Oregon Grew Too Much Weed Again: A bumper cannabis harvest in 2017 sent Oregon weed prices plummeting, and put some farmers out of business. This year's crop is even bigger. Beau Whitney, an economist for New Frontier Data, says this fall's harvest was 5 percent larger than the generous one in 2017. Whitney says the increase comes from new growers joining the already-crowded industry. He found that wholesale cannabis prices fell about 50 percent last year. The oversupply is driving some small cultivators out of business ("Too Much Weed," WW, April 18, 2018). But Whitney says the tough market may also have a positive side: It could run black-market growers into the ground as consumers turn to cheap legal weed, and reduce illegal marijuana sales.
Sondland Blasts the French: Gordon Sondland, the Portland hotel magnate whose $1 million contribution to President Donald J. Trump's inauguration helped land him the position of U.S. ambassador to the European Union, jumped with both feet into simmering trade disputes between the U.S. and the EU this week. Sondland, who is stationed at EU headquarters in Brussels, told Politico that Europeans are "out of touch." The trade talks involve European exports, such as German cars, and U.S. exports of liquefied natural gas and agricultural products. Sondland singled out the French for particular scorn: "They want to protect agriculture at all costs, even if it completely destabilizes the relationship, and I think they are taking a very parochial view." European officials declined Politico's request for comment.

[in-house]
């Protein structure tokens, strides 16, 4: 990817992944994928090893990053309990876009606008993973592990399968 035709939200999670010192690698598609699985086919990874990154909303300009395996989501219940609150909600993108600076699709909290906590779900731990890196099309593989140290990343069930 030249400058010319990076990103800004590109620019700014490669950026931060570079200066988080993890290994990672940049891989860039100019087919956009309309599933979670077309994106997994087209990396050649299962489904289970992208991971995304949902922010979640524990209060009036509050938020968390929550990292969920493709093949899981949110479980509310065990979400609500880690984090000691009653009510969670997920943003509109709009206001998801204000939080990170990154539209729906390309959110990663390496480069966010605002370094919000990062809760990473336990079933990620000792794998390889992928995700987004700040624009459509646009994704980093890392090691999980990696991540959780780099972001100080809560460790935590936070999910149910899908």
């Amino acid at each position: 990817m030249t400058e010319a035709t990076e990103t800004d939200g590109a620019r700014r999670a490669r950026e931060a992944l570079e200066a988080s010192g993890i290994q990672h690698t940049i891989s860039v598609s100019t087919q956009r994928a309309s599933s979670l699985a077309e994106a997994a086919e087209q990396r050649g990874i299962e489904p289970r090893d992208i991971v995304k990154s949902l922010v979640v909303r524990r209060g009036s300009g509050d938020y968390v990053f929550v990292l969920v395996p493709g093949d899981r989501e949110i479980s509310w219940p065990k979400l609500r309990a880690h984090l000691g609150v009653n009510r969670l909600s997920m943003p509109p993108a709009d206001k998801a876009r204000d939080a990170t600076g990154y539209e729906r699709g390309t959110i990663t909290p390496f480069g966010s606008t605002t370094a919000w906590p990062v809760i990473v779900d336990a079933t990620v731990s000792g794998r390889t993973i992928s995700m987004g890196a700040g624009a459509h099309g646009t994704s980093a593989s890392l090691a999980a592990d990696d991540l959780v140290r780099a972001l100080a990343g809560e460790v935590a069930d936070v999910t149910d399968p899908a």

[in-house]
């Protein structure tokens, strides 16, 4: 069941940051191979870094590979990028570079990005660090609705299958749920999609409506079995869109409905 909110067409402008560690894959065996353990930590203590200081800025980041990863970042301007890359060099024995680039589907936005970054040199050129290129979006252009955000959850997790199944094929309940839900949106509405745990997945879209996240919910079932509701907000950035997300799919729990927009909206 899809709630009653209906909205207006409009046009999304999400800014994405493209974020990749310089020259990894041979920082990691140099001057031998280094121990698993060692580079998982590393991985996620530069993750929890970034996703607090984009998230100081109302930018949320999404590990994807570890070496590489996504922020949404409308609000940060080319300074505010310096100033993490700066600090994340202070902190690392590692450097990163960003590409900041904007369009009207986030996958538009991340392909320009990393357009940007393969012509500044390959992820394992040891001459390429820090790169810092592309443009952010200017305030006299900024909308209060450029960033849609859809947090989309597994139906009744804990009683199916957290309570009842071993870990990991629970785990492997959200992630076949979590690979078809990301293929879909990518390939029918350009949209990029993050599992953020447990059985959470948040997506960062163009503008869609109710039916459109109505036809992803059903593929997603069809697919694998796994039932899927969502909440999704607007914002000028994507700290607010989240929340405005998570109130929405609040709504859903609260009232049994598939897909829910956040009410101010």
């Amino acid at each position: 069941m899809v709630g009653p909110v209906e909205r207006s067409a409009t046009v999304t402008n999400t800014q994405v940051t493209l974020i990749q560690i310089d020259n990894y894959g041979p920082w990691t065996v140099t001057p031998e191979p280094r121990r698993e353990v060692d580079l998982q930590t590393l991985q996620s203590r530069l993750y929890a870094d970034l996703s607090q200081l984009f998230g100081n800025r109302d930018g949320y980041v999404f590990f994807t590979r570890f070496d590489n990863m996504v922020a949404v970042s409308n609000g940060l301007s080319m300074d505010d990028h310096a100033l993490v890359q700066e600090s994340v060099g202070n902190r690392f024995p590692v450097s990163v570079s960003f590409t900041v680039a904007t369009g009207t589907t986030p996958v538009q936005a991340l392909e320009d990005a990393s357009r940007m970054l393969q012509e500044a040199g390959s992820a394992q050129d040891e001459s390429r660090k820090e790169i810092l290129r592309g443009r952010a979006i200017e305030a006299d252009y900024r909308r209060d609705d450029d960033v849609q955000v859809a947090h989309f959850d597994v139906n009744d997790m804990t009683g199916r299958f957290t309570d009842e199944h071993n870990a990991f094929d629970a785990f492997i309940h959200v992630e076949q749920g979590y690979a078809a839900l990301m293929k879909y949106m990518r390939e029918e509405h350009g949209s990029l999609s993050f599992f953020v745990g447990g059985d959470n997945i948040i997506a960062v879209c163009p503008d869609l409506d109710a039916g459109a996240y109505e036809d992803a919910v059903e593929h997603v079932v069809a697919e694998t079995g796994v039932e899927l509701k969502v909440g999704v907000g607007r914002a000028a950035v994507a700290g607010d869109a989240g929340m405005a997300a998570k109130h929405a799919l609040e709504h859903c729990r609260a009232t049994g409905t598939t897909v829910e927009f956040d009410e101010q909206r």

Oregon Prison Sued For Flu-Related Death: The daughter of an Oregon woman who died during a prison flu outbreak in January filed a $7.5 million lawsuit against the Oregon Department of Corrections this week, claiming officials failed to provide adequate health care to women at Coffee Creek Correctional Facility. WW first reported in March on the flu outbreak that killed inmate Tina Ferri ("A Bug in the System," WW, March 21, 2018). "Tina Ferri would be alive today if the prison did its job," says Michael Fuller, one of the attorneys representing the family.
Artists Offered Free Studio Space: National co-working startup WeWork is joining an effort to keep Portland artists from being displaced by rising rents. WeWork is offering four artists six months of free studio space in its first-ever artists-in-residence program at its Pearl District location. Applications are due Jan. 13, and the move-in date for studio space is Feb. 4. "I strongly encourage the private sector to make these artists-in-residence programs available, and I applaud WeWork for taking the lead," say City Commissioner Nick Fish, who has championed efforts to address the shortage of affordable studio space for artists.
Rip City Assists Nonprofits: Give!Guide is collaborating with the Portland Trail Blazers to offer a chance to win twin tickets to two home games and a Jusuf Nurkić-signed jersey to anyone who gives $10 or more through Give!Guide on Thursday, Dec. 13. So far, the annual campaign has raised $1.3 million from 5,879 donors. You can make a difference to 150 of Portland's most impactful nonprofits by donating at giveguide.org.